PMID: 36350312
ISSN: 1557-3265
CID: 5357332

Whole-genome analysis identifies novel drivers and high-risk double-hit events in relapsed/refractory myeloma

Ansari-Pour, Naser; Samur, Mehmet K; Flynt, Erin; Gooding, Sarah; Towfic, Fadi; Stong, Nicholas; Ortiz Estevez, Maria; Mavrommatis, Konstantinos; Walker, Brian A; Morgan, Gareth J; Munshi, Nikhil C; Avet Loiseau, Herve; Thakurta, Anjan
Large-scale analyses of genomic data from newly-diagnosed multiple myeloma patients (ndMM) have been undertaken, however, large-scale analysis of relapsed/refractory multiple myeloma (rrMM) has not been performed. We hypothesize that somatic variants chronicle the therapeutic exposures and clonal structure of myeloma from ndMM to rrMM stages. We generated whole genome sequencing (WGS) data from 418 tumors (386 patients) derived from six rrMM clinical trials and compared them with WGS from 198 unrelated ndMM patients in a population-based case-control fashion. We identified significantly enriched events at the rrMM stage, including drivers (DUOX2, EZH2, TP53), biallelic inactivation (TP53), non-coding mutations in bona fide drivers (TP53BP1, BLM), copy number aberrations (CNA; 1qGain, 17pLOH) and double-hit events (Amp1q-ISS3, 1qGain-17pLOH). Mutational signature analysis identified a subclonal defective mismatch repair signature enriched in rrMM and highly active in high mutation burden tumors, a likely feature of therapy-associated expanding subclones. Further analysis focused on the association of genomic aberrations enriched at different stages of resistance to immunomodulatory agent (IMiDsÃ’)-based therapy. This analysis revealed that TP53, DUOX2, 1qGain and 17pLOH increased in prevalence from ndMM to lenalidomide (LEN)- to pomalidomide (POM)-resistant stages while enrichment of MAML3 along with IGL and MYC translocations distinguished POM from the LEN subgroup. Genomic drivers associated with rrMM are those that confer clonal selective advantage under therapeutic pressure. Their role in therapy evasion should be evaluated further in longitudinal patient samples, to confirm these associations with the evolution of clinical resistance and to identify molecular subsets of rrMM for the development of targeted therapies.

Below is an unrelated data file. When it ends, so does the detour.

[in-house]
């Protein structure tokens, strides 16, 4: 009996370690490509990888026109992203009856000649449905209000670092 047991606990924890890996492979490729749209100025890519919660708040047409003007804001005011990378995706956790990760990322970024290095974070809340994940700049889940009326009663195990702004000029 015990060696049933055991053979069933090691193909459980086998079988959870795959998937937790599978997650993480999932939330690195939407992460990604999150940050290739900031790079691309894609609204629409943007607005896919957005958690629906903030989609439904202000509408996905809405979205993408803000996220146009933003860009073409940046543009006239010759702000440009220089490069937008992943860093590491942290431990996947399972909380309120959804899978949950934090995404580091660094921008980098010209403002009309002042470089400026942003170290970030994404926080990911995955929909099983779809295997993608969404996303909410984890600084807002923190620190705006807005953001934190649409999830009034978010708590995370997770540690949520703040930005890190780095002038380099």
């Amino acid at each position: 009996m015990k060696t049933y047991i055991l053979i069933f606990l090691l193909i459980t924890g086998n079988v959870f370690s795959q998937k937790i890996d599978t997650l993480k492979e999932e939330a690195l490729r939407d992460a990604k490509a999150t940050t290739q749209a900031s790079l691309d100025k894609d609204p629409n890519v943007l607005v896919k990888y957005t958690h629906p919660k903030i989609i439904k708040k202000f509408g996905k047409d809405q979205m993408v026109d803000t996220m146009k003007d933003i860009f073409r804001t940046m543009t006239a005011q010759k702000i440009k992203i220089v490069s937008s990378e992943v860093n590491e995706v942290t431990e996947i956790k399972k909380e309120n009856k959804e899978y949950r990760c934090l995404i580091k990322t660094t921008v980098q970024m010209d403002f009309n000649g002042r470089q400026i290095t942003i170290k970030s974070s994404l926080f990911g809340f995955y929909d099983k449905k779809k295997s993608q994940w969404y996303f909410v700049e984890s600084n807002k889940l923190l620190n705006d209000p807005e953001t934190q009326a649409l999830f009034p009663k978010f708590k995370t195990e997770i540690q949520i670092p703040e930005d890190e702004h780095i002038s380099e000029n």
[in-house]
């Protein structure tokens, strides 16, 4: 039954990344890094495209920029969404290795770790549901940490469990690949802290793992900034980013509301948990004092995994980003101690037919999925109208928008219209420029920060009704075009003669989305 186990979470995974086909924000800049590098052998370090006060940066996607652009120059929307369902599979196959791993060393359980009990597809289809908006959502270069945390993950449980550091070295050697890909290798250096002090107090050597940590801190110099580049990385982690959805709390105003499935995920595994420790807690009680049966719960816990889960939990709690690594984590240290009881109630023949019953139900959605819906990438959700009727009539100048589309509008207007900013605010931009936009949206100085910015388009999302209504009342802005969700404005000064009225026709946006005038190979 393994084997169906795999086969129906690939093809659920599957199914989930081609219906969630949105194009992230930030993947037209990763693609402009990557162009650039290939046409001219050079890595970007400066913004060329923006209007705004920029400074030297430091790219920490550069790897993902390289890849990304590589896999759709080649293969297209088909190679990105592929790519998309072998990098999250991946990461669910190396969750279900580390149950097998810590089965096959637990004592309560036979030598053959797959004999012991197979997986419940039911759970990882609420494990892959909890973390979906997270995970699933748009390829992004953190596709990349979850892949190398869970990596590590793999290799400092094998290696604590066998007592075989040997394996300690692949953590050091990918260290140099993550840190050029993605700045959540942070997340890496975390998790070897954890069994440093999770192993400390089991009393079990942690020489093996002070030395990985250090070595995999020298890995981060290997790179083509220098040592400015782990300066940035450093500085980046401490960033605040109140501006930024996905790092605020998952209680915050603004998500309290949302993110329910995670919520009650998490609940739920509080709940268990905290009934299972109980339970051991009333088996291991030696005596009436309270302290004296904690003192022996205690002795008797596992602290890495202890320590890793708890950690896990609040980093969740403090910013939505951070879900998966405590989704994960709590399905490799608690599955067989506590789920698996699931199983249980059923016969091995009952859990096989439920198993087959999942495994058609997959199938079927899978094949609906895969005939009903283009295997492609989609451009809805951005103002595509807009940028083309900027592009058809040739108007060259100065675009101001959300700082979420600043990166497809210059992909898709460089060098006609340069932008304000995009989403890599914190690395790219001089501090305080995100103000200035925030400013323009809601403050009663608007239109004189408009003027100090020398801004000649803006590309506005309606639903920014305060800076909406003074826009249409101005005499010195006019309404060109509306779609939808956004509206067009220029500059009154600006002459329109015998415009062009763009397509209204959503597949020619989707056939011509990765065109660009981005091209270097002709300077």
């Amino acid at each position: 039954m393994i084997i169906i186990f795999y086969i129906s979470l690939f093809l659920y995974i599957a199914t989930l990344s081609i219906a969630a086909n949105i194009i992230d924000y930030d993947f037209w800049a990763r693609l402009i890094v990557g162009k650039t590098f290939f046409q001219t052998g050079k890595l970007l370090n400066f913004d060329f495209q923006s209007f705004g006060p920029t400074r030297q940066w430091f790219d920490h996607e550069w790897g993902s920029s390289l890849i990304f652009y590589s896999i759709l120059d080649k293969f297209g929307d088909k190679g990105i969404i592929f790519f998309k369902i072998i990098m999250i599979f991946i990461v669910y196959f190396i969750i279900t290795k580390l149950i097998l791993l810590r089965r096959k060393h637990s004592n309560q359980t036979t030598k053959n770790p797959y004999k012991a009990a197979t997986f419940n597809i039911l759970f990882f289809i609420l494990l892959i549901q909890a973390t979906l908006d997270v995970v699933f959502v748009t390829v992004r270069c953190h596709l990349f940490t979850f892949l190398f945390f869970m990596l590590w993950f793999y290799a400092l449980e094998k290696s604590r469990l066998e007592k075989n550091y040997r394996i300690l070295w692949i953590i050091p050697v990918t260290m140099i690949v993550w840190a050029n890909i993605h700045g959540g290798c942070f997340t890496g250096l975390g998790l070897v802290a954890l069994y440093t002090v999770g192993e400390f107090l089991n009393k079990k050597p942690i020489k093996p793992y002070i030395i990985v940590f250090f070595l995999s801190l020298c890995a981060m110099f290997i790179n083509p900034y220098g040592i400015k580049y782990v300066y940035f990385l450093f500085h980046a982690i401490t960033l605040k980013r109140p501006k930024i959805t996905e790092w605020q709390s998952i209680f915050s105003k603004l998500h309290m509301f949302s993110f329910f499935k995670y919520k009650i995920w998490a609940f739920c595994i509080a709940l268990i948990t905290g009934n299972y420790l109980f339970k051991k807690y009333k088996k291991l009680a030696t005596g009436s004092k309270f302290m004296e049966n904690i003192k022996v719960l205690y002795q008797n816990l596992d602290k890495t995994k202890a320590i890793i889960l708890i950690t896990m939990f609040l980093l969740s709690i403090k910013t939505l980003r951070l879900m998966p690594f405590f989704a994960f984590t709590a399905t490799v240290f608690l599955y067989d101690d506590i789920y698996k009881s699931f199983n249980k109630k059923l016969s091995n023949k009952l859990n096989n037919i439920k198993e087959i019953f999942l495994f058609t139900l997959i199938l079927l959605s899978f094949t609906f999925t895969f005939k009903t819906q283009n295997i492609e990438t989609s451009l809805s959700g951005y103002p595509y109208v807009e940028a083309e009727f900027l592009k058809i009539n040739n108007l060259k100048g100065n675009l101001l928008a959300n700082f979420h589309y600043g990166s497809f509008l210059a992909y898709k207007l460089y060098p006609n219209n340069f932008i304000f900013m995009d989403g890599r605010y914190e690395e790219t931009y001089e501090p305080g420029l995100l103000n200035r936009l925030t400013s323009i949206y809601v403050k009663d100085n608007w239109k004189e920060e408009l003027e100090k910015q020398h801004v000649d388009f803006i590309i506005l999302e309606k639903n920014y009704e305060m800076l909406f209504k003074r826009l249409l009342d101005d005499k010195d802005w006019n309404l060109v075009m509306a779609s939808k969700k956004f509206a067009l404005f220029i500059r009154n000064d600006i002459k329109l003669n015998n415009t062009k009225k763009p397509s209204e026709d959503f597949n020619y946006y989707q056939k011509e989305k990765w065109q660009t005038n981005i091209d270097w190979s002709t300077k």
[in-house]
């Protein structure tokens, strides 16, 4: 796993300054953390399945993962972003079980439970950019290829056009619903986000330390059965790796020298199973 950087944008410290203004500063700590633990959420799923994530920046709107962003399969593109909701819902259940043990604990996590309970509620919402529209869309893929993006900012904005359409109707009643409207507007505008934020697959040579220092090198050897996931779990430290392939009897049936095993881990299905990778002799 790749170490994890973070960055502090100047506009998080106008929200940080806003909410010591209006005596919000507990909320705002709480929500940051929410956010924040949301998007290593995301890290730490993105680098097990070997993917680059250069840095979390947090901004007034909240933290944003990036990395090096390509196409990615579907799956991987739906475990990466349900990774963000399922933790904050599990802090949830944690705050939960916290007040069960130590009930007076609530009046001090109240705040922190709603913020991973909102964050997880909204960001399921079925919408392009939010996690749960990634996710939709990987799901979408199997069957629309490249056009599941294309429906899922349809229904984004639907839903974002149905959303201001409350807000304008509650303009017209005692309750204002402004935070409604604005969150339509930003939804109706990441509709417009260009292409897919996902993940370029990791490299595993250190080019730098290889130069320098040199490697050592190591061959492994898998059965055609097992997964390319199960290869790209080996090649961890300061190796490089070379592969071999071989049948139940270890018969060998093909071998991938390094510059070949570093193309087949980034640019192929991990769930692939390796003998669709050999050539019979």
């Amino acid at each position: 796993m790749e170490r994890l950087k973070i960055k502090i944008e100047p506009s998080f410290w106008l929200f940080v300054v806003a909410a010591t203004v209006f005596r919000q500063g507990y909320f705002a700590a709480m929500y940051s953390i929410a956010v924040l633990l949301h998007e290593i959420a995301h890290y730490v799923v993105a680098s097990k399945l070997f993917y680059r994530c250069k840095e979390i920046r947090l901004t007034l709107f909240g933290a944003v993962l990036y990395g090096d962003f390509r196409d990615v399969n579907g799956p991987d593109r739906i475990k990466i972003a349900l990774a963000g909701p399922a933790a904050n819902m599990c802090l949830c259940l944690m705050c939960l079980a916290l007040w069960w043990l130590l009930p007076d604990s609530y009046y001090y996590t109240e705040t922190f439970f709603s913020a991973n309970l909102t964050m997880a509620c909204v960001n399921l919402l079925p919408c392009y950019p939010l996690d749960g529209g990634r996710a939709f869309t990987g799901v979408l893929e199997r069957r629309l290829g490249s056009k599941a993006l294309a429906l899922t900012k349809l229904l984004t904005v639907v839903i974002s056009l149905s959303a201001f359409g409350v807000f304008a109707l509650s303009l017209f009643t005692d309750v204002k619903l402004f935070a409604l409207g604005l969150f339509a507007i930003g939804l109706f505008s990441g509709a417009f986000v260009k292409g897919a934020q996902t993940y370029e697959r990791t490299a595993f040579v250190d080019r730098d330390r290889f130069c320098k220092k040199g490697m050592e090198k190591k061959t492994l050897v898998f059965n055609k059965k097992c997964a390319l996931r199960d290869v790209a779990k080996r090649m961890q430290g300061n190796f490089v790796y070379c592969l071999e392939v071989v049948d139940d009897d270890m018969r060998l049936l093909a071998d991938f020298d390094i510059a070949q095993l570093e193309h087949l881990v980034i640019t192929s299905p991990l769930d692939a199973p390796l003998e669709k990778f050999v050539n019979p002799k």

PMID: 36223594
ISSN: 1528-0020
CID: 5360992

Clinical Characteristics and Outcomes of IgD Myeloma: Experience across UK National Trials

Agbuduwe, Charles; Iqbal, Gulnaz; Cairns, David A; Menzies, Tom; Dunn, Janet; Gregory, Walter Martin; Kaiser, Martin F; Owen, Roger G; Pawlyn, Charlotte; Child, J Anthony; Davies, Faith E; Morgan, Gareth J; Jackson, Graham H; Drayson, Mark T; Basu, Supratik
IgD myeloma is a subtype often considered to have adverse features and inferior survival but there is a paucity of data from large clinical studies. We compare the clinical characteristics and outcomes of IgD myeloma patients from UK Phase III myeloma trials analysed in two groups; old (1980-2002) and recent (2002-2016) clinical trials, based on the time of adoption of novel myeloma therapies. IgD myeloma patients comprised 44/2789 (1.6%) and 70/5773 (1.2%) of the old and recent trials respectively. Overall, IgD myeloma was associated with male predominance, low-level paraproteinemia (<10g/l) and lambda light chain preference. The frequency of ultra-high risk cytogenetics was similar in IgD myeloma compared with other subtypes (4.3% vs 5.3%, p>0.99). Despite the old trial series being a younger group (median age: 59 years vs 63 years, p=0.015), there was a higher frequency of bone lesions, advanced stage at diagnosis, worse performance status and severe renal impairment compared with the recent trials. Furthermore, the early mortality rate was significantly higher for the old trial series (20% vs 4%, p=0.01). The overall response rate following induction therapy was significantly higher in the recent trials (89% vs 43%, p<0.0001) and this was consistent with improved median overall survival (48 months; 95% CI 35-67 months vs 22 months, 95% CI 16-29 months). Survival outcomes for IgD myeloma have significantly improved and are now comparable to other myeloma types due to earlier diagnosis, novel therapies and improved supportive care. (Myeloma IX International Standard Randomised Controlled Trial Number: 68454111, Myeloma XI International Standard Randomised Controlled Trial Number: 49407852).
PMID: 35790108
ISSN: 2473-9537
CID: 5280292

The spatio-temporal evolution of multiple myeloma from baseline to relapse-refractory states

Rasche, Leo; Schinke, Carolina; Maura, Francesco; Bauer, Michael A; Ashby, Cody; Deshpande, Shayu; Poos, Alexandra M; Zangari, Maurizio; Thanendrarajan, Sharmilan; Davies, Faith E; Walker, Brian A; Barlogie, Bart; Landgren, Ola; Morgan, Gareth J; van Rhee, Frits; Weinhold, Niels
Deciphering Multiple Myeloma evolution in the whole bone marrow is key to inform curative strategies. Here, we perform spatial-longitudinal whole-exome sequencing, including 140 samples collected from 24 Multiple Myeloma patients during up to 14 years. Applying imaging-guided sampling we observe three evolutionary patterns, including relapse driven by a single-cell expansion, competing/co-existing sub-clones, and unique sub-clones at distinct locations. While we do not find the unique relapse sub-clone in the baseline focal lesion(s), we show a close phylogenetic relationship between baseline focal lesions and relapse disease, highlighting focal lesions as hotspots of tumor evolution. In patients with ≥3 focal lesions on positron-emission-tomography at diagnosis, relapse is driven by multiple distinct sub-clones, whereas in other patients, a single-cell expansion is typically seen (p < 0.01). Notably, we observe resistant sub-clones that can be hidden over years, suggesting that a prerequisite for curative therapies would be to overcome not only tumor heterogeneity but also dormancy.